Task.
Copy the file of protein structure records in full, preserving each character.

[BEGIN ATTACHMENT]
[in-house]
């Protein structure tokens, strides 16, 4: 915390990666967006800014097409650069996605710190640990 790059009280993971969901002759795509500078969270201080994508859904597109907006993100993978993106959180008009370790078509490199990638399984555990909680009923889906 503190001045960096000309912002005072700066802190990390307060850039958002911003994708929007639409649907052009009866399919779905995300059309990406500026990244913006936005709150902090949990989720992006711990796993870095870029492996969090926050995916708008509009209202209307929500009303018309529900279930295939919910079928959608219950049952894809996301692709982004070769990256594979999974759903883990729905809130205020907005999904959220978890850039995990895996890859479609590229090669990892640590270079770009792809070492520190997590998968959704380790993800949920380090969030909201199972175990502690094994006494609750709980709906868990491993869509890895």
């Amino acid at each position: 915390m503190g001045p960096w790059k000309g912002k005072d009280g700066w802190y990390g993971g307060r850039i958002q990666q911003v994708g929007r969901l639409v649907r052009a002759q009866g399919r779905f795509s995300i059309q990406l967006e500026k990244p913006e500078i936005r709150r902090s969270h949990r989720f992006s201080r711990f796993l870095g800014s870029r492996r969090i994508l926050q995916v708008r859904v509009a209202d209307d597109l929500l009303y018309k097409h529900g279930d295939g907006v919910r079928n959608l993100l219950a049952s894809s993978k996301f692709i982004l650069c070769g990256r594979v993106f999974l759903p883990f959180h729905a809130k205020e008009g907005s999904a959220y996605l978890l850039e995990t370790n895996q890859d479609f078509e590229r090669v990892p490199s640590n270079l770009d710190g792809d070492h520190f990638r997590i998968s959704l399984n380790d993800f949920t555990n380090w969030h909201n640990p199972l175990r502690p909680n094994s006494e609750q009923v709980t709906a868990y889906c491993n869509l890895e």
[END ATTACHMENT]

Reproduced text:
[in-house]
């Protein structure tokens, strides 16, 4: 915390990666967006800014097409650069996605710190640990 790059009280993971969901002759795509500078969270201080994508859904597109907006993100993978993106959180008009370790078509490199990638399984555990909680009923889906 503190001045960096000309912002005072700066802190990390307060850039958002911003994708929007639409649907052009009866399919779905995300059309990406500026990244913006936005709150902090949990989720992006711990796993870095870029492996969090926050995916708008509009209202209307929500009303018309529900279930295939919910079928959608219950049952894809996301692709982004070769990256594979999974759903883990729905809130205020907005999904959220978890850039995990895996890859479609590229090669990892640590270079770009792809070492520190997590998968959704380790993800949920380090969030909201199972175990502690094994006494609750709980709906868990491993869509890895």
């Amino acid at each position: 915390m503190g001045p960096w790059k000309g912002k005072d009280g700066w802190y990390g993971g307060r850039i958002q990666q911003v994708g929007r969901l639409v649907r052009a002759q009866g399919r779905f795509s995300i059309q990406l967006e500026k990244p913006e500078i936005r709150r902090s969270h949990r989720f992006s201080r711990f796993l870095g800014s870029r492996r969090i994508l926050q995916v708008r859904v509009a209202d209307d597109l929500l009303y018309k097409h529900g279930d295939g907006v919910r079928n959608l993100l219950a049952s894809s993978k996301f692709i982004l650069c070769g990256r594979v993106f999974l759903p883990f959180h729905a809130k205020e008009g907005s999904a959220y996605l978890l850039e995990t370790n895996q890859d479609f078509e590229r090669v990892p490199s640590n270079l770009d710190g792809d070492h520190f990638r997590i998968s959704l399984n380790d993800f949920t555990n380090w969030h909201n640990p199972l175990r502690p909680n094994s006494e609750q009923v709980t709906a868990y889906c491993n869509l890895e």